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At King’s College London, Rosalind Franklin obtained images of DNA using X-ray crystallography, an idea first broached by Maurice Wilkins.Franklin’s images allowed James Watson and Francis Crick to create their famous two-strand, or double-helix, model. 1928), Crick (1916–2004), and Wilkins (1916–2004) jointly received the Nobel Prize in Physiology or Medicine for their 1953 determination of the structure of deoxyribonucleic acid (DNA).Meanwhile, in 1951, 23-year-old James Watson, a Chicago-born American, arrived at the Cavendish Laboratory in Cambridge.

Before her untimely death from cancer she made important contributions to the X-ray crystallographic analysis of the structure of the tobacco mosaic virus, a landmark in the field.

By the end of her life she had become friends with Francis Crick and his wife and had moved her laboratory to Cambridge, where she undertook dangerous work on the poliovirus.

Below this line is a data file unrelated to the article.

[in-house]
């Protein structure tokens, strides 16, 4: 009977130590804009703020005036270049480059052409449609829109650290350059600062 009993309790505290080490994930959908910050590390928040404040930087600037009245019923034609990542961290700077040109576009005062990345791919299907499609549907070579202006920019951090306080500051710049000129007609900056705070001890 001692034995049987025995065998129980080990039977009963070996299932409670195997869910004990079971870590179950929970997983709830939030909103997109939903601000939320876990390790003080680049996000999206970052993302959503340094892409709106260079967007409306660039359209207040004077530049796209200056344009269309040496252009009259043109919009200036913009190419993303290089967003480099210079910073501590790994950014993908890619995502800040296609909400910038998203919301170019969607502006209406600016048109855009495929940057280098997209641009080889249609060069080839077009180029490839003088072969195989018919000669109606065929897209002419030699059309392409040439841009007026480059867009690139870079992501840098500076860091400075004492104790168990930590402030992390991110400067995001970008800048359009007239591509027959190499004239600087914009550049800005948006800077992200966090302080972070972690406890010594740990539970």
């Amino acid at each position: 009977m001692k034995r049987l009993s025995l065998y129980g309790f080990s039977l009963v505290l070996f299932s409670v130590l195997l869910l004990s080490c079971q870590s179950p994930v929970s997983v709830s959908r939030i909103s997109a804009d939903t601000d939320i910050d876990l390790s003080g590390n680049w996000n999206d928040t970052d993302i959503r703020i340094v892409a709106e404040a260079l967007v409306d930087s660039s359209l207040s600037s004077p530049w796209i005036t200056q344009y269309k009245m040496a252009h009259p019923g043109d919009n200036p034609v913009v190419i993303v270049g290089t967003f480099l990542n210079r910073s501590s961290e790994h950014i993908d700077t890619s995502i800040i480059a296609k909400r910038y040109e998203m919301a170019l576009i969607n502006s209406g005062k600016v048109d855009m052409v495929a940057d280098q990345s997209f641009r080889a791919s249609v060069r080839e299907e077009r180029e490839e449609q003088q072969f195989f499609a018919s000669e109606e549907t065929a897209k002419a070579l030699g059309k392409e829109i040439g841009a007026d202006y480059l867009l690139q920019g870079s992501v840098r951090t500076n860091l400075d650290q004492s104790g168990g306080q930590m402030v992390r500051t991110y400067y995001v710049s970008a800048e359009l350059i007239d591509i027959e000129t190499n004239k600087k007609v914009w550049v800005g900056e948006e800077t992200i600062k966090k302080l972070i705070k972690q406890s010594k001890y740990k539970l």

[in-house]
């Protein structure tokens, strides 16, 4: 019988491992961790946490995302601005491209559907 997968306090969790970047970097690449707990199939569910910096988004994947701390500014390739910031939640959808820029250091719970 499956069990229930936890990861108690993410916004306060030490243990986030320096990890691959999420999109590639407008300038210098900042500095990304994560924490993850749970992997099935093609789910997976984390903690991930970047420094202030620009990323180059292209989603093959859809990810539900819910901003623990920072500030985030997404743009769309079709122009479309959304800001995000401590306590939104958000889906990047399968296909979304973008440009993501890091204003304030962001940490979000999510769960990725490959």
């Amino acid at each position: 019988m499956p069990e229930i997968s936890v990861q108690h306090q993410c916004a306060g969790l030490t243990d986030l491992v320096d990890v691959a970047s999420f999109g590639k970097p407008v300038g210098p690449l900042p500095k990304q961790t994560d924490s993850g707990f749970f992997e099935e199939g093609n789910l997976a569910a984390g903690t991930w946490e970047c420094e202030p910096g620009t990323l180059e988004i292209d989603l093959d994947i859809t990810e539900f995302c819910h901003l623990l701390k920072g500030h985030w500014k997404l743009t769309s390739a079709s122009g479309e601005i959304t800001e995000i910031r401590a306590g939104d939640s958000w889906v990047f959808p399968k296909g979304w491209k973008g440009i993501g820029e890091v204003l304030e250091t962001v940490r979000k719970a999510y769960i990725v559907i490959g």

Under the leadership of William Lawrence Bragg, Max Perutz was investigating hemoglobin and John Kendrew was studying myoglobin, a protein in muscle tissue that stores oxygen.

(Perutz and Kendrew received the Nobel Prize in Chemistry for their work in the same year that the prize was awarded to the DNA researchers—1962.) Working under Perutz was Francis Crick, who had earned a bachelor’s degree in physics from University College London and had helped develop radar and magnetic mines during World War II.

Watson went to Denmark for postdoctoral work, to continue studying viruses and to remedy his relative ignorance of chemistry.